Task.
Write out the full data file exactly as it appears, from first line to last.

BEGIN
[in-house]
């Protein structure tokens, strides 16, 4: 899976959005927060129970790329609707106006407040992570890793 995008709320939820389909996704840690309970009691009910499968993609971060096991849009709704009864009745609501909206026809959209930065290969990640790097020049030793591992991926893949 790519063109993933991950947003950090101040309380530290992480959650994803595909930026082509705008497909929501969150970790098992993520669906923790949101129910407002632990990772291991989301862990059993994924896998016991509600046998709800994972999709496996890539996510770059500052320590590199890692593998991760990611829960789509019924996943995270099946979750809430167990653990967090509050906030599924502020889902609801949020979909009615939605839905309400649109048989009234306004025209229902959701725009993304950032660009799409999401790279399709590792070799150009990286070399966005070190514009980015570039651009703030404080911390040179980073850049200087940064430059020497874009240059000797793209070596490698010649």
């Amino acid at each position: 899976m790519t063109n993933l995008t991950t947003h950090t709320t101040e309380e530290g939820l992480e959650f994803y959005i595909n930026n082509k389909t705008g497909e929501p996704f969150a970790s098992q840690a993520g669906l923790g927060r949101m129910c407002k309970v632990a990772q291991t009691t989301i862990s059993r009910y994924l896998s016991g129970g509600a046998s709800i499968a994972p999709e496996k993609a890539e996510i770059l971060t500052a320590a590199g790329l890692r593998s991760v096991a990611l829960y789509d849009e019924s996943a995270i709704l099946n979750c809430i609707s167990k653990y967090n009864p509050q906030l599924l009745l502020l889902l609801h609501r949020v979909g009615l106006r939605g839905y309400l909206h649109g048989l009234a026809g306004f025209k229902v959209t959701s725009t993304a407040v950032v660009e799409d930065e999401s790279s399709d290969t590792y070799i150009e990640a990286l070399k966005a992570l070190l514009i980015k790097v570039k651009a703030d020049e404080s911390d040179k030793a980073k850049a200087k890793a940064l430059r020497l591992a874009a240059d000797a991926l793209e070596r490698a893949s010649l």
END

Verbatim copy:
[in-house]
């Protein structure tokens, strides 16, 4: 899976959005927060129970790329609707106006407040992570890793 995008709320939820389909996704840690309970009691009910499968993609971060096991849009709704009864009745609501909206026809959209930065290969990640790097020049030793591992991926893949 790519063109993933991950947003950090101040309380530290992480959650994803595909930026082509705008497909929501969150970790098992993520669906923790949101129910407002632990990772291991989301862990059993994924896998016991509600046998709800994972999709496996890539996510770059500052320590590199890692593998991760990611829960789509019924996943995270099946979750809430167990653990967090509050906030599924502020889902609801949020979909009615939605839905309400649109048989009234306004025209229902959701725009993304950032660009799409999401790279399709590792070799150009990286070399966005070190514009980015570039651009703030404080911390040179980073850049200087940064430059020497874009240059000797793209070596490698010649």
């Amino acid at each position: 899976m790519t063109n993933l995008t991950t947003h950090t709320t101040e309380e530290g939820l992480e959650f994803y959005i595909n930026n082509k389909t705008g497909e929501p996704f969150a970790s098992q840690a993520g669906l923790g927060r949101m129910c407002k309970v632990a990772q291991t009691t989301i862990s059993r009910y994924l896998s016991g129970g509600a046998s709800i499968a994972p999709e496996k993609a890539e996510i770059l971060t500052a320590a590199g790329l890692r593998s991760v096991a990611l829960y789509d849009e019924s996943a995270i709704l099946n979750c809430i609707s167990k653990y967090n009864p509050q906030l599924l009745l502020l889902l609801h609501r949020v979909g009615l106006r939605g839905y309400l909206h649109g048989l009234a026809g306004f025209k229902v959209t959701s725009t993304a407040v950032v660009e799409d930065e999401s790279s399709d290969t590792y070799i150009e990640a990286l070399k966005a992570l070190l514009i980015k790097v570039k651009a703030d020049e404080s911390d040179k030793a980073k850049a200087k890793a940064l430059r020497l591992a874009a240059d000797a991926l793209e070596r490698a893949s010649l």